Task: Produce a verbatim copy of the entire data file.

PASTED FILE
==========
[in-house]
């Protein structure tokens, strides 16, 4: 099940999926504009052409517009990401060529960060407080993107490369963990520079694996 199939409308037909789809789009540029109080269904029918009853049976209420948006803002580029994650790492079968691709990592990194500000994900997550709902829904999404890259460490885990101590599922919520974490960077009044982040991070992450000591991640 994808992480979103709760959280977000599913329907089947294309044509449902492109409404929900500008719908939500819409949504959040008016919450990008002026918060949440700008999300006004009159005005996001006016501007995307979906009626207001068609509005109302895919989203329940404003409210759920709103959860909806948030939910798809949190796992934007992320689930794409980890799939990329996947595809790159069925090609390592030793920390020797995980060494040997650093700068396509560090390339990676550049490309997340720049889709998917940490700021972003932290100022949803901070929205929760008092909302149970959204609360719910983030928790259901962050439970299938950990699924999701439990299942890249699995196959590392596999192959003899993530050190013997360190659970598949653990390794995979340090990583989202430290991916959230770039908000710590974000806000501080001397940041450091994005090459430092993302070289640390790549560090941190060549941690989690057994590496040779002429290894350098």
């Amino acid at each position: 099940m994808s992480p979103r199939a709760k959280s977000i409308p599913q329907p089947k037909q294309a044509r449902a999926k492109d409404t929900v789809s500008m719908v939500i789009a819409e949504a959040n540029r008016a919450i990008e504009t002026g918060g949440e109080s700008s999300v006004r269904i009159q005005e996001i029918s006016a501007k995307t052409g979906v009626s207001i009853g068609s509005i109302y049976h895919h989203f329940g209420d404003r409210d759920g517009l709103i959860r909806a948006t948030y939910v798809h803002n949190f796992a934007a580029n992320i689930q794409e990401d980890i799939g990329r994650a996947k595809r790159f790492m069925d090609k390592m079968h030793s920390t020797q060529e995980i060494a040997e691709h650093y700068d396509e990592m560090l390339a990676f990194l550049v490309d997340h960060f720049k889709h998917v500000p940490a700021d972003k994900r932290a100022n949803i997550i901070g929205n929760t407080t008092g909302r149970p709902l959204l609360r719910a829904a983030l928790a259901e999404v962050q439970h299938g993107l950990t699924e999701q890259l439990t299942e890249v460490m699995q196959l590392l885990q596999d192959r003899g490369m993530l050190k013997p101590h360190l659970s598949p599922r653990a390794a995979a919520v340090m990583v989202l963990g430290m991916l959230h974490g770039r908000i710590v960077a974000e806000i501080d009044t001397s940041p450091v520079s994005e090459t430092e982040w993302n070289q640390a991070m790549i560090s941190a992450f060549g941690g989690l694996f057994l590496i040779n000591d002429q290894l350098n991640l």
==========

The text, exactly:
[in-house]
């Protein structure tokens, strides 16, 4: 099940999926504009052409517009990401060529960060407080993107490369963990520079694996 199939409308037909789809789009540029109080269904029918009853049976209420948006803002580029994650790492079968691709990592990194500000994900997550709902829904999404890259460490885990101590599922919520974490960077009044982040991070992450000591991640 994808992480979103709760959280977000599913329907089947294309044509449902492109409404929900500008719908939500819409949504959040008016919450990008002026918060949440700008999300006004009159005005996001006016501007995307979906009626207001068609509005109302895919989203329940404003409210759920709103959860909806948030939910798809949190796992934007992320689930794409980890799939990329996947595809790159069925090609390592030793920390020797995980060494040997650093700068396509560090390339990676550049490309997340720049889709998917940490700021972003932290100022949803901070929205929760008092909302149970959204609360719910983030928790259901962050439970299938950990699924999701439990299942890249699995196959590392596999192959003899993530050190013997360190659970598949653990390794995979340090990583989202430290991916959230770039908000710590974000806000501080001397940041450091994005090459430092993302070289640390790549560090941190060549941690989690057994590496040779002429290894350098």
């Amino acid at each position: 099940m994808s992480p979103r199939a709760k959280s977000i409308p599913q329907p089947k037909q294309a044509r449902a999926k492109d409404t929900v789809s500008m719908v939500i789009a819409e949504a959040n540029r008016a919450i990008e504009t002026g918060g949440e109080s700008s999300v006004r269904i009159q005005e996001i029918s006016a501007k995307t052409g979906v009626s207001i009853g068609s509005i109302y049976h895919h989203f329940g209420d404003r409210d759920g517009l709103i959860r909806a948006t948030y939910v798809h803002n949190f796992a934007a580029n992320i689930q794409e990401d980890i799939g990329r994650a996947k595809r790159f790492m069925d090609k390592m079968h030793s920390t020797q060529e995980i060494a040997e691709h650093y700068d396509e990592m560090l390339a990676f990194l550049v490309d997340h960060f720049k889709h998917v500000p940490a700021d972003k994900r932290a100022n949803i997550i901070g929205n929760t407080t008092g909302r149970p709902l959204l609360r719910a829904a983030l928790a259901e999404v962050q439970h299938g993107l950990t699924e999701q890259l439990t299942e890249v460490m699995q196959l590392l885990q596999d192959r003899g490369m993530l050190k013997p101590h360190l659970s598949p599922r653990a390794a995979a919520v340090m990583v989202l963990g430290m991916l959230h974490g770039r908000i710590v960077a974000e806000i501080d009044t001397s940041p450091v520079s994005e090459t430092e982040w993302n070289q640390a991070m790549i560090s941190a992450f060549g941690g989690l694996f057994l590496i040779n000591d002429q290894l350098n991640l």